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NASA's Deep Space Planet Hunter Discovers 100 More Exoplanets

Rendering of Kepler at work. Photo: NASA
Rendering of Kepler at work. Photo: NASA

NASA’s Deep Space planet hunter discovered 104 new exoplanets.

Exoplanets are planets that exist outside our solar system – and NASA’s Kepler deep space craft is on the hunt to find them.

Scientist confirmed the new exoplanets based on observations from the Kepler telescope. Four of the newly discovered planets could be rocky just like earth. They're between 20 and 50 percent larger than Earth and are about 181 light-years away.

Kepler finds exoplanets by focusing on a distant star. When a planet passes between the telescope and the star, the star’s light dims ever so slightly. Kepler can measure these dips in light and sends the data back to Earth.

On the ground, scientists use terrestrial telescopes to confirm the planet, what it’s made of, and how big it is.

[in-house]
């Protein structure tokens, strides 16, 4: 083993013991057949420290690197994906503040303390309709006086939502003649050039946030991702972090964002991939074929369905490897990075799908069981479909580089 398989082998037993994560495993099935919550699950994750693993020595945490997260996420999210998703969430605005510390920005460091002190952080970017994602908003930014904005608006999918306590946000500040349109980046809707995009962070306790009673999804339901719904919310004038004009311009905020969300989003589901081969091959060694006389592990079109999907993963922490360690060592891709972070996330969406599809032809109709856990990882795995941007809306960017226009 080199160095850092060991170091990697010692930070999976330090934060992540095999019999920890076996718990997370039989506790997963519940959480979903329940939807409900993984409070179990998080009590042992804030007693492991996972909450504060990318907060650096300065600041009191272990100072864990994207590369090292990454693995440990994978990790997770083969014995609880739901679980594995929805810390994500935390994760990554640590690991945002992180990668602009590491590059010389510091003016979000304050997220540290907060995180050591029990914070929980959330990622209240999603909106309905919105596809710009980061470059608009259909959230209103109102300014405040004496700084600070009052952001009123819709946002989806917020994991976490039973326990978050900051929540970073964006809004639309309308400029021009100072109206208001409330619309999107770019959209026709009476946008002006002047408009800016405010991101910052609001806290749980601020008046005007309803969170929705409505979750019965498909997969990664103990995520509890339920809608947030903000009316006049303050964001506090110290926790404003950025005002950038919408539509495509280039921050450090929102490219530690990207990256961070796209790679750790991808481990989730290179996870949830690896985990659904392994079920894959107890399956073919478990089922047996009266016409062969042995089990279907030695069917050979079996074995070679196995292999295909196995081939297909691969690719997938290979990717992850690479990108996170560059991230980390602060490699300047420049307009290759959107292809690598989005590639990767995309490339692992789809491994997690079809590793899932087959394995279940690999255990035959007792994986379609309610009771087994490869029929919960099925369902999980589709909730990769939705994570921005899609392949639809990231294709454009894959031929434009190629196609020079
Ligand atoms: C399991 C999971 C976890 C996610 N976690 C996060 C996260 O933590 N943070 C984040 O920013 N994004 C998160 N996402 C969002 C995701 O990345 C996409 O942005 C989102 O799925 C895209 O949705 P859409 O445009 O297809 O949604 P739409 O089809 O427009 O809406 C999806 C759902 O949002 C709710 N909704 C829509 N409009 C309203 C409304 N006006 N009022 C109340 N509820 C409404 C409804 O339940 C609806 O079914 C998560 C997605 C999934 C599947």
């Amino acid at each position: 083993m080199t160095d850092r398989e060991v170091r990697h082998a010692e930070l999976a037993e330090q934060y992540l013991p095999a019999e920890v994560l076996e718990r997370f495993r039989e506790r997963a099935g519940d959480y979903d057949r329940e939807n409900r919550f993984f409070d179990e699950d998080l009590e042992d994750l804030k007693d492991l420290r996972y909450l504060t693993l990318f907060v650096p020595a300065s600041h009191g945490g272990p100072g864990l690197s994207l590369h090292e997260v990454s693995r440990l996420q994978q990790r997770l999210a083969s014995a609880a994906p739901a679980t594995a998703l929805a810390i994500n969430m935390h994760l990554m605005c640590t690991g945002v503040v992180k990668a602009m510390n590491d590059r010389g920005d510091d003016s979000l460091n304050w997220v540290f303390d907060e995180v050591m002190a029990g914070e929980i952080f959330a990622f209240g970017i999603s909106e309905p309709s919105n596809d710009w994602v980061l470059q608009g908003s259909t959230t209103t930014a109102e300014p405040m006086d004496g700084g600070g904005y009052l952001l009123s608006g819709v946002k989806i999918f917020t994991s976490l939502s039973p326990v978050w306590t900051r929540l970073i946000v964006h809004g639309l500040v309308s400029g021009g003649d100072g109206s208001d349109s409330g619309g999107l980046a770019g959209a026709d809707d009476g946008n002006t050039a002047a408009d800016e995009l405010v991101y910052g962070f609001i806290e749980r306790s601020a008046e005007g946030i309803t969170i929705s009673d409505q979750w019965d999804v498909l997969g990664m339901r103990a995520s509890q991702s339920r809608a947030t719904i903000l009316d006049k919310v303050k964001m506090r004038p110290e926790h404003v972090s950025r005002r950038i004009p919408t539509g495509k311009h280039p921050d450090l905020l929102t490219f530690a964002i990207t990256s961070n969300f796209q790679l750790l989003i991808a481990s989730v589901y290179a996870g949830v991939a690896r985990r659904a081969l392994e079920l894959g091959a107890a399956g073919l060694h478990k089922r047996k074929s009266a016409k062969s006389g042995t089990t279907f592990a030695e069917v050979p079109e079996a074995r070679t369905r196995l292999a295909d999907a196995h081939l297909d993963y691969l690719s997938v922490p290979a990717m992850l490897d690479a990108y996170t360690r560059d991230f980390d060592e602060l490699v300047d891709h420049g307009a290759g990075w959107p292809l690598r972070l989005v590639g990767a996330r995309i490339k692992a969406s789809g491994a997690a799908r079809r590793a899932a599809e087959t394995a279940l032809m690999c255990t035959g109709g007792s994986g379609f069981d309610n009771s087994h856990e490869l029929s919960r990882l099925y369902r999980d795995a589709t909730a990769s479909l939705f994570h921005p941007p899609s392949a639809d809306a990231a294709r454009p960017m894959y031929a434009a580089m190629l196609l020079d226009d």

Scientists are planning more space telescopes to hunt for exoplanets like James Web Space Telescope and the Transiting Exoplanet Survey Satellite.

NASA announced a huge finding of Kepler exoplanet discoveries, more than 1,200, earlier this year.

Brendan Byrne is Central Florida Public Media's Assistant News Director, managing the day-to-day operations of the newsroom, editing daily news stories, and managing the organization's internship program. Byrne also hosts Central Florida Public Media's weekly radio show and podcast "Are We There Yet?" which explores human space exploration, and the weekly news roundup podcast "The Wrap."